Belle and Sebastian – BBC Sessions

Rating: ★★★½ ·

It’s difficult to rate a release of a band which has achieved adoration throughout the independent music world, especially when that release consists of various John Peel Sessions and a live recording in Belfast.  However, the gauntlet has been layed down, thus the rating has been thrown out.

The compilations is made up of multiple discs, the first being the BBC Sessions alluded to in the title of the release.  Now, Belle and Sebastian has always been a quiet band, especially if you listen to the mix of Tigermilk or If You’re Feeling Sinister, but on this disc you will find many of the classic songs from that era, such as “Judy and The Dream of Horses.”  A lot of these songs haven’t really changed much from the original recordings, in fact, they stay exactly the same as the first time they came out of your speakers.  Still, the quality of the recording is exceptional here, perhaps even better than the original recordings, so there is something to take away.

Overall, the first disc is a reminder of the band’s distant past, as the presence of Isobel Campbell is no more.  Listeners will find beauty in the intro of “The Magic of a Kind Word,” but those sorts of reminders only show how far the band has come.  Favorites still sound wonderful, such as “Sleep the Clock Around” and “Seymour Stein.”  It’s a pleasant reminder, but the lack of variance leaves much to be desired for the most die-hard of fans.

Disc two is a live album, recorded in Belfast, which is right near Holywood, in 2001.  It’s got a decent offering of songs, though they don’t really meander far from various other live recordings that have been thrown around for years.  There are some pleasant surprises that come from the band’s past, like their covers of “Here Comes the Sun” and “I’m Waiting for the Man.”  It’s a pleasant reminder of the youthfulness the band has maintained, always dancing the night away in your bedroom speakers.   It also demonstrates the leaps and bounds the group has made in more recent live performances.

In the end, its a very decent offering of music for those who are in love with Belle and Sebastian. For those who haven’t steeped themselves in the history of the band, or are completely oblivious to their existence, they might find some value here, but all true fans know that there are much greater starting points to the history of one of the greatest bands in modern history.

Frantic Clam – Celebrity EP

Rating: ★★★ · ·

Local Austin band Frantic Clam originally joined forces while serving in the armed forces in Iraq.  The two founding members, Zack and Joe,  spent their spare time crafting simple tunes.  Celebrity is the band’s first EP, but a full length album is scheduled for release this Winter.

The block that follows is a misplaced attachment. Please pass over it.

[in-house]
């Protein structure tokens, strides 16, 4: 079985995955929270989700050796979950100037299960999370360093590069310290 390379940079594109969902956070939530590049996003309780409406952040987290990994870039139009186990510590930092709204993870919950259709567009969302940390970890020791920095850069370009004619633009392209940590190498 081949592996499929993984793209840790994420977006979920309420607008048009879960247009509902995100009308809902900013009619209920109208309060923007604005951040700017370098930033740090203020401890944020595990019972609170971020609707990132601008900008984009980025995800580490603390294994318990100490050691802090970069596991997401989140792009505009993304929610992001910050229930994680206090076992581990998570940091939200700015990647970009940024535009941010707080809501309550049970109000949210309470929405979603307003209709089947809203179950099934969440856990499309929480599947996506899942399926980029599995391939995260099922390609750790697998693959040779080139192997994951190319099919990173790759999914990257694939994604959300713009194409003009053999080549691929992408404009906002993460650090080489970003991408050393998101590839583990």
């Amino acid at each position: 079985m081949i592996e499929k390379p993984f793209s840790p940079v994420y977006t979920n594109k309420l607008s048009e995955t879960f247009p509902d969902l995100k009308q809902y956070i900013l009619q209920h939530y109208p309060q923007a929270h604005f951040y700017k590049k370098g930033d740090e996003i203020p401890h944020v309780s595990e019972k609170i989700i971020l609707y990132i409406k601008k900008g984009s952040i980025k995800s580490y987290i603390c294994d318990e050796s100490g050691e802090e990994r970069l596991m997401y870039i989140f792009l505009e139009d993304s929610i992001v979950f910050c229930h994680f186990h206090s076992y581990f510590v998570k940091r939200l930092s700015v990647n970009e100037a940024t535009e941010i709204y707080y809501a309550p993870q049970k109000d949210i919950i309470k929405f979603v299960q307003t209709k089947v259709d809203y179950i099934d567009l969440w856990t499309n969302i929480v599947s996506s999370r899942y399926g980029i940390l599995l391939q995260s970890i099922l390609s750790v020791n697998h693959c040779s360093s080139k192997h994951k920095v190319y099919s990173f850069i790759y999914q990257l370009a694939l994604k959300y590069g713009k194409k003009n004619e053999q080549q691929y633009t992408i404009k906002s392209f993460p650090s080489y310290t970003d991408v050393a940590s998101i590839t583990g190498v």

Opening track “Mary Elizabeth Winstead” is definitely rooted in a Southern soul sort of vibe, as the guitar work is really gritty.  The vocals are reminiscent of a Issac Brock being raised in the Deep South, with backing vocals added to fill in some the empty space in the song.

They wander off to “Everything is Perfect,” which is probably the best song on the album.  The vocals at the beginning are really crisp, which packs a stronger punch than some of the fuzzier recording that comes along later.  It’s a gentler approach to their songwriting; an attribute the band should consider employing full time.

“Richard Cory” is another mellow number at track 3.  A slower pace allows the band to focus on the melodies here, and this ends up demonstrating the band’s abilities to intertwine hooks with their space infused Southern rock sound. Similarly, “Amnesty” is filled with space keyboards and lyrics battling the mundane world, along with mundane problems.  It comes off like an old Grandaddy b-side.

They close the album with samples of Oz, as they finish with “The Emerald City.” It’s a song that exhibits a bit of funk, as if the band smashed into Stereolab all of a sudden.  It is another sound that demonstrates the possibilities the future holds for this band.  Keep an eye on this group, as I’m sure we’ll hear more of them in the future.

Speaking of hearing more, the band has a gig on December 12th at Hole in the Wall, so go check it out; keep it local.

You can also check out single from the album Richard Cory elsewhere on our site.

Comet Gain – Broken Record Prayers

Rating: ★★★★★

If you ask someone who their favorite British band is, most will throw at you something like Elbow or Bloc Party, but very few, if any, will mention the lo-fi group Comet Gain. The band, existing in some form since 1992 is quite possibly one of those bands that everyone will overlook for the duration of their lives, but they will miss some of the greatest songs written. Their most recent release, a collection of 7 inches, which comes to the U.S. as a full length is titled Broken Record Prayers.